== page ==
Randomized designs potentially change the levels of all the factors after every run. This is done to protect against a lurking variable effect as well as to ensure each run is exposed to the same sources of variation from resetting the factor levels.
Factors such as the temperature of a kiln are difficult to randomize. If one run is high temperature and the next run is low temperature, then the kiln will need to cool down before starting the next run. As most kilns are not designed to cool off rapidly, the extra time needed to randomize the temperature can make the experiment too time consuming. These types of variables are considered hard to change (HTC).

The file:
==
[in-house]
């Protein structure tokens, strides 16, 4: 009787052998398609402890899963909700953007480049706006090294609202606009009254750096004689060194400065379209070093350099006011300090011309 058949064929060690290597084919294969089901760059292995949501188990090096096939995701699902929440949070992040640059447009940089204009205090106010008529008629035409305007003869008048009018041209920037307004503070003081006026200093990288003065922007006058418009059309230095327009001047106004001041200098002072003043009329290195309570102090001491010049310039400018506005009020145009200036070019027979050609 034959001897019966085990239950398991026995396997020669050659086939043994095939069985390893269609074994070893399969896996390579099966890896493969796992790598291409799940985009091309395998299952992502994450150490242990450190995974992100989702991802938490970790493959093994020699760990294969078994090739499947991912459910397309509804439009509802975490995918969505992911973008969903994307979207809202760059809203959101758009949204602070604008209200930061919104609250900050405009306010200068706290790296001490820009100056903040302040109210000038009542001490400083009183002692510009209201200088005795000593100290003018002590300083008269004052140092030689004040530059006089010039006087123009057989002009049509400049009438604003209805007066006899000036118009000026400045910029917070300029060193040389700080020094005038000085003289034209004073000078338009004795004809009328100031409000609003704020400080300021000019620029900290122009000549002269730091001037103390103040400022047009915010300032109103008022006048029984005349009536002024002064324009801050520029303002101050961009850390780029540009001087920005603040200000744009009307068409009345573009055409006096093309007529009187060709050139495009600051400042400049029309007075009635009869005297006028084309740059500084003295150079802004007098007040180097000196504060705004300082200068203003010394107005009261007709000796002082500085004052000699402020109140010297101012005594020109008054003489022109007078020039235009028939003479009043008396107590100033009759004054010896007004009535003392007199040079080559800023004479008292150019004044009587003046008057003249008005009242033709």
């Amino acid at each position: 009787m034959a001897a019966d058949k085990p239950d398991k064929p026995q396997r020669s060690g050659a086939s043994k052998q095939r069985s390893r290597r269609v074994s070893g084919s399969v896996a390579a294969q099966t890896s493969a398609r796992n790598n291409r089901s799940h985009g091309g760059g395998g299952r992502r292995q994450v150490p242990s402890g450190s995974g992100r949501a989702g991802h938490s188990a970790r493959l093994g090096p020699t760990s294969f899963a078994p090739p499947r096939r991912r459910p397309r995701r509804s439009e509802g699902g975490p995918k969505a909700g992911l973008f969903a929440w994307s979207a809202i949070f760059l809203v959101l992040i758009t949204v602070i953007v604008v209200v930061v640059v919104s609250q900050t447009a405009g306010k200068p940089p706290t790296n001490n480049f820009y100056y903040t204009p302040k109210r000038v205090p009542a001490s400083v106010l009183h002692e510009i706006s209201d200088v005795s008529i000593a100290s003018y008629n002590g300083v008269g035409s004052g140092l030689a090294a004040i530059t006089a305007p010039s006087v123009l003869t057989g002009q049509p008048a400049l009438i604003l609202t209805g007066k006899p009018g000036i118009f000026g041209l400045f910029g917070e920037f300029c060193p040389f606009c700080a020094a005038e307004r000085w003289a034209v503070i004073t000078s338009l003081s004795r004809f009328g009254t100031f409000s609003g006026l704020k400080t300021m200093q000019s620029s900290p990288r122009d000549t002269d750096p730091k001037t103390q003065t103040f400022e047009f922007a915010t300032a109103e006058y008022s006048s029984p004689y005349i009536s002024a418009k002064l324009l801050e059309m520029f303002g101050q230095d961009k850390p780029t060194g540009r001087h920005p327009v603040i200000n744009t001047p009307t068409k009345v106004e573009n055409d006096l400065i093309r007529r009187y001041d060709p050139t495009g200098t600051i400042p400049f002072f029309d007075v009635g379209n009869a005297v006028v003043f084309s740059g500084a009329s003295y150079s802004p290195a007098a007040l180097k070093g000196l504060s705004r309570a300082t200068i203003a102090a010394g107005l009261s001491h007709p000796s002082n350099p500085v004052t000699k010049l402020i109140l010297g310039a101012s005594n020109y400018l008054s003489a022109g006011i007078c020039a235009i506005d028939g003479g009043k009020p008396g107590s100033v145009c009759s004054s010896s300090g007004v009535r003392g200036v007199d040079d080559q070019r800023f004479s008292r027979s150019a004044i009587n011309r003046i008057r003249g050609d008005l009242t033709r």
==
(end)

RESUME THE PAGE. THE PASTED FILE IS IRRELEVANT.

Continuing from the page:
Split-plot designs are used to control the number of times a HTC factor must be changed. Making the design easier, and more cost effective to conduct. The analysis of split-plot design takes into account the restriction on randomization. HTC factors do still need to be changed (reset) a number of times if the effects are to be tested and a p-value produced.
There is a trade-off for making the design easier to run. The power to detect significant effects and precision of the model predictions is worse for HTC factors.
Compare the cost of randomizing a smaller design versus performing a large enough split-plot design capable of providing adequate power (> 80%) or precision (FDS > 0.80).